I love Fast Company magazine from about five years ago. Their writers pushed the envelope and challenged me in almost every article to rethink business and leadership. I couldn’t wait for the next copy to come out.
Recently, they’ve fallen off a ton on the quality side. I blame their need to deliver daily content versus month content. When you have thirty days to put out limited content, you can make it really good. When you do daily content, some will be good, some will be complete crap.
Case in point, Fast Company recently posted an article titled “The 10 Words You Should Never Use In Your LinkedIn Profile” written by Stephanie Vozza. It’s not really Fast Companies best work. It’s boring. It’s vanilla. They could have done so much better with this!
Here are the ten words Fast Company says you shouldn’t use on your LinkedIn profile:
LinkedIn Top Ten Global Buzzwords for 2014
- Extensive experience
- Track record
These are all based on Vozza’s assumption that you shouldn’t use the same words as everyone else if you want your profile to standout. Not bad advice, but it’s not classic Fast Company advice. It’s not edgy, or snarky, or fun. It didn’t challenge me to think differently!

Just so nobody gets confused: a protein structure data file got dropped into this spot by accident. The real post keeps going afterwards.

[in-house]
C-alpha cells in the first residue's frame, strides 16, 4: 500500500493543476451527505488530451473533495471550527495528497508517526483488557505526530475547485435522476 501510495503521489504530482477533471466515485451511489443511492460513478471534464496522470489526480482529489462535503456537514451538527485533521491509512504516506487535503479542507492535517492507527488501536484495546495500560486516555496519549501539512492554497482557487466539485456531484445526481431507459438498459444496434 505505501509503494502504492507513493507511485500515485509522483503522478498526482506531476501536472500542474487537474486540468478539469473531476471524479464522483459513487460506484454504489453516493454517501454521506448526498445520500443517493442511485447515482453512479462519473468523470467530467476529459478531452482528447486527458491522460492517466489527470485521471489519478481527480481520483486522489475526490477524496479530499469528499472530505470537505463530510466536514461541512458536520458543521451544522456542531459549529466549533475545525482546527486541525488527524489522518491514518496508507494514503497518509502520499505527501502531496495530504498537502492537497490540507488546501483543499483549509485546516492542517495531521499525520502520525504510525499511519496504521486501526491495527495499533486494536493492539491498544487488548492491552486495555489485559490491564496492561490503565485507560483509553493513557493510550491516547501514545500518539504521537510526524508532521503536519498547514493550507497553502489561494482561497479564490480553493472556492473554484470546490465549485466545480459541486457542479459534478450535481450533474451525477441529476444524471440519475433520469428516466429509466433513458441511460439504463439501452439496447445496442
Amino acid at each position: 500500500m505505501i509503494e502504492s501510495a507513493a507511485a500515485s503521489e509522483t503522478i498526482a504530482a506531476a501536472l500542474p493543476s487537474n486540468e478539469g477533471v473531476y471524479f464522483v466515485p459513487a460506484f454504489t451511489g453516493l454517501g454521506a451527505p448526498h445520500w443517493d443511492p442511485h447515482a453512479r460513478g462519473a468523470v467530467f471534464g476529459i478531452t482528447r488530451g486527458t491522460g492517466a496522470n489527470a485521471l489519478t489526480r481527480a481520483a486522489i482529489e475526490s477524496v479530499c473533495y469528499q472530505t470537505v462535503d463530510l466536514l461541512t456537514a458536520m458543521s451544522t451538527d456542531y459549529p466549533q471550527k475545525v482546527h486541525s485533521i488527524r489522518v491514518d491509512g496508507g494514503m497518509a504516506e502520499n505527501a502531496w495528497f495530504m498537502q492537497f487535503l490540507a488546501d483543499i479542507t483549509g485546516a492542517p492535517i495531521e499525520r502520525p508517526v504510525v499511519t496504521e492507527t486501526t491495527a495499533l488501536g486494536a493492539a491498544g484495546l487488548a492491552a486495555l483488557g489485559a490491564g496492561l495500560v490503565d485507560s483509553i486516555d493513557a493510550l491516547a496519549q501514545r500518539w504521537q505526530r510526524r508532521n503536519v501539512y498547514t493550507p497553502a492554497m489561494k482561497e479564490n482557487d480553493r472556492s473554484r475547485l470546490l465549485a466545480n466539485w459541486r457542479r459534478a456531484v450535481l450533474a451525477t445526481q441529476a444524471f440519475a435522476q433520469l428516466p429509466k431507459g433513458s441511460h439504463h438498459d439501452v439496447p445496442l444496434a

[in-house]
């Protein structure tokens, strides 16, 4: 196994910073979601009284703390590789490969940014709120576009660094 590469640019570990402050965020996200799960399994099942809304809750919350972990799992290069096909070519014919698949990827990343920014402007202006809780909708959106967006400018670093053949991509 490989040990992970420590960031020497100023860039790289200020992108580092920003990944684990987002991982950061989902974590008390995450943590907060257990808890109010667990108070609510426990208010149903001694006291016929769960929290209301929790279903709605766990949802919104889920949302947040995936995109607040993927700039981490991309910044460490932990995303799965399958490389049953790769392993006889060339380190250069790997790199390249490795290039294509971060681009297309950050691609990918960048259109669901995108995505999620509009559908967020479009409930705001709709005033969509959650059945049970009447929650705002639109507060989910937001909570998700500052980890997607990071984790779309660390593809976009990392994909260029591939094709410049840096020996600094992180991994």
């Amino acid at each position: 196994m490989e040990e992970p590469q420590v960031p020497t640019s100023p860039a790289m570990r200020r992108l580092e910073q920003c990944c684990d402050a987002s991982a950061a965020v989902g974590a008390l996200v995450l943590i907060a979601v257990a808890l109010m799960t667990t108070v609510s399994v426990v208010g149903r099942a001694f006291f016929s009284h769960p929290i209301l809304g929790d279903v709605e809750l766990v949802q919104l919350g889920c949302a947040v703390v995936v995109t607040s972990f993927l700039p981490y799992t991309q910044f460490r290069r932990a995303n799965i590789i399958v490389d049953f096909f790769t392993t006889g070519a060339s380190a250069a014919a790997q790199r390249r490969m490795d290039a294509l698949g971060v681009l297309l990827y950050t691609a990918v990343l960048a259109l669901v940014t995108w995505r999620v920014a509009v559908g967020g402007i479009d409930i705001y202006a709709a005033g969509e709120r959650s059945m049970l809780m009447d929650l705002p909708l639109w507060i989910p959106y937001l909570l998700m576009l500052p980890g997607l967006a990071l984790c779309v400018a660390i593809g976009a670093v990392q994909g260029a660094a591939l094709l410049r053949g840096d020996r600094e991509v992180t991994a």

The “real” list of 10 Words You Should Never Use in Your LinkedIn Profile:
Honorable Mentions: Any gross medical type terms – pus, mucous, ooze, cyst. Ginormous. Retarded. Nugget.
See! My list is much better! That is the list that Fast Company would have put out five years ago!
If you use Fast Company’s list, sure no one will notice your profile, but you can still get a job, and people will want to connect with you. If you use words on my list, there’s not a chance you’ll get a job or connections. Well, you might get connections, but probably not the ones you really want!
So, how do you make your LinkedIn profile stand out?
- Have a pretty/handsome picture of yourself.
- Don’t write your profile like you’re a used car salesman.
- Tell people about yourself in real terms.
- Let your personality come through, but make it the best side of your personality.
Here’s the deal. There is no secret sauce in building your profile because LinkedIn has become so diverse in its user base. You need to write your profile for the type of person and company you want to connect with. If you want to work for a big traditional, conservative company, you might want to tone down the profile to fit. If you want to work for some cool, hip, new startup, you better not sound like your want to work for IBM.
Organizations tend to hire what they see in the mirror. You need to look like they look. Not physically, but in your words and actions.